I knew we had not been assigned seats on the flight to Houston and right away got a message that the flight was oversold, did we want to opt out and get a voucher? Are you kidding? No. Continuing on, we were fortunate to get seats, not together, but so what, and proceeded with weighing our 4 bags to be checked: 50 lbs, 50 lbs, 50 lbs, oops - a smidge over 50 lbs. but ok (Don stuck his glass cases in that bag). The clock said 5:05.
We had already paid for the 2 extra bags online, so we hauled them over to the drop point and raced downstairs to terminal A and came to a screeching halt - security was backed up clear down the hallway to concourse A. (I know...that should not have been a surprise given the huge crowd upstairs.) Don and I both muttered "we're never going to make it". A TSA agent heard similar mutterings and assured all of us that we would be through the check-point in 15-20 minutes and actually, the lines did move pretty well. I heard them announce that our flight was boarding before we got up to the stripping point.
Finally, our turn came and we were ready tossing jackets, shoes, laptops, carry-ons, purse, pocket contents into the bins, doing fine....until a TSA agent held up my carry-on and asked if it was mine. He needed to search it. Great. It's 5:45 and they're boarding my plane and he wants to pull everything out of my carefully packed bag...and he did. I had packed two small external hard drives, the PC to tv connector, i-Pod, chargers, camera, etc. very neatly in the bottom of the bag. He pulled it all out, put it flat in a bin and re-scanned everything. "Ok, you're good to go." I hastly shoved everything not-so-neatly back in the bag and took off running. It was 5:50 a.m. We hurried down the concourse - fortunately only halfway down, to our gate and boarded the plane. The crew kindly waited for 2 other passengers who were still wading through security. Then we waited while our wings were de-iced before taxiing out. The tarmac had some ice and a light dusting of snow.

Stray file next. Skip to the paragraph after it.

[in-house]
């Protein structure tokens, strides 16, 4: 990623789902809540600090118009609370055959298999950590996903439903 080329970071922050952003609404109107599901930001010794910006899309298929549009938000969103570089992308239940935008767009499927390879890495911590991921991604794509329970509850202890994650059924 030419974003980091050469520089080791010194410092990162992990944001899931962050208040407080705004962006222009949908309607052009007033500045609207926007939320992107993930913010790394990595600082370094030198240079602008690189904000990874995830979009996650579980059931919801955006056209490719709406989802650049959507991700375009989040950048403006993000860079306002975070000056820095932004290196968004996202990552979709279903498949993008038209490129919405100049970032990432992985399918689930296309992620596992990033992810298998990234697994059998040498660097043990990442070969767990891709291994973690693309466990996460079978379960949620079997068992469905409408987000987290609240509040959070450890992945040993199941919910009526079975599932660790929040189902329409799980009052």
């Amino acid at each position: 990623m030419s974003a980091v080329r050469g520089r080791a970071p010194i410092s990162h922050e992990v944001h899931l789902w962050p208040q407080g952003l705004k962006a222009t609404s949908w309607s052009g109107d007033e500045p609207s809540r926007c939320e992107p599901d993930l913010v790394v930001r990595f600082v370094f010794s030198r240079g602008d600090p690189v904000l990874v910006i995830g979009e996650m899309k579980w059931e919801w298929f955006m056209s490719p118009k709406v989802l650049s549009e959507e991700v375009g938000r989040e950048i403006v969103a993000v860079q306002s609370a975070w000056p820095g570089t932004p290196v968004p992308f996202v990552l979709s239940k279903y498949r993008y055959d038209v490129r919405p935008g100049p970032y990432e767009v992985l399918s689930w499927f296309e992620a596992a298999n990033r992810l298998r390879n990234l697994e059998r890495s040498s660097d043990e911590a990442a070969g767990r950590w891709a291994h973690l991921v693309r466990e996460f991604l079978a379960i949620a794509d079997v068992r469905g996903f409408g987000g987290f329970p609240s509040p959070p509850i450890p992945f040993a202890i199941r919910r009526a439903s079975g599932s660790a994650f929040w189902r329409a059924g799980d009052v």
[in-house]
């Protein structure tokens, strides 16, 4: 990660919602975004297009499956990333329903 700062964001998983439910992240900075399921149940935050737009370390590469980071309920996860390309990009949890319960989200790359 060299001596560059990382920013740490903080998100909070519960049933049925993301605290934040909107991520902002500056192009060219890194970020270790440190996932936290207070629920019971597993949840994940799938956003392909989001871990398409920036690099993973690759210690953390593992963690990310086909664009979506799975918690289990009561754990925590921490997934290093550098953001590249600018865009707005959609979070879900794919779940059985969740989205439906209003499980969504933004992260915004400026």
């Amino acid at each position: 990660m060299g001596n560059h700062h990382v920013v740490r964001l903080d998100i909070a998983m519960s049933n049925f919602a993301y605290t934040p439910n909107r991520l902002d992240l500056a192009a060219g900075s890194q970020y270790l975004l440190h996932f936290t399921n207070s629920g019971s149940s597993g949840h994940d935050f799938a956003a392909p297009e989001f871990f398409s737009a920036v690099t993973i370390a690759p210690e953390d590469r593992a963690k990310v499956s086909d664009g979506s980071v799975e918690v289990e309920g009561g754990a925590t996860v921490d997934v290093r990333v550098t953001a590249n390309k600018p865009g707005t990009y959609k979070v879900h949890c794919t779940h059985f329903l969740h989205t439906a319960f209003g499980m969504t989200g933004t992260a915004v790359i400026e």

Once in the air, I finally exhaled and gave thanks that we were onboard and on our way. I then realized that it was still very cold inside the plane. I was thankful that I was wearing socks and real shoes, long pants, light sweatshirt and t-shirt, but I was still cold. People around me began rummaging in their bags, pulling out whatever clothing they had. I assumed the entire plane was cold but, no, I later learned that Don was nice and warm in the back of the plane.
Two hours later, we landed in Houston where it was 34 degrees but warm inside the terminal. I was so cold; it took awhile to really warm up. We had a great breakfast and lots of hot coffee at Ruby's just outside the international terminal. The flight to Roatan was only half-full, a sign I suppose, that tourism has not completely revived despite the travel restrictions being lifted.
We landed on Roatan 20 minutes early and were lucky enough to deboard the plane and get inside before the rain began. We were the only passengers waiting to clear customs and with only half as many passengers and three customs agents working, it didn't take long. Our bags all arrived safely (a blessing), and there was our pal, Debi, waiting at the door! Also her hubby, Bob, our Honduran lawyer and her husband (not to greet us, waiting on someone else, but still nice to see them). It was pouring outside, so we stayed under the roof talking. When the rain let up, Bob ran out and moved his car up to the curb to load our bags. Debi stayed behind with our car to await Kristin's arrival on the Delta flight.
It is still rainy season, so it's cooler (mid-70's) and very lush and green everywhere. Our hillside looks like a jungle. We'll have to get a gardener in here to trim back trees and bushes.
But our house was in good shape. Debi and her housekeeper had come over this week and uncovered furniture, swept up all the gecko poop, made ice, cleaned bathrooms (amazing how nasty toilets get when unused for 6 months!) and put clean sheets on the bed. So nice. We are so greatful for the dear friends we have made here.
Debi and Kris arrived a short time later bearing a few bags of groceries and Debi invited us to supper. I took a raincheck on dinner. We had not had lunch and decided to just combine a late lunch and early dinner at Oasis, unpack a bit, and get to bed early. After all, we're here for 6 months; we have lots of time for fun!!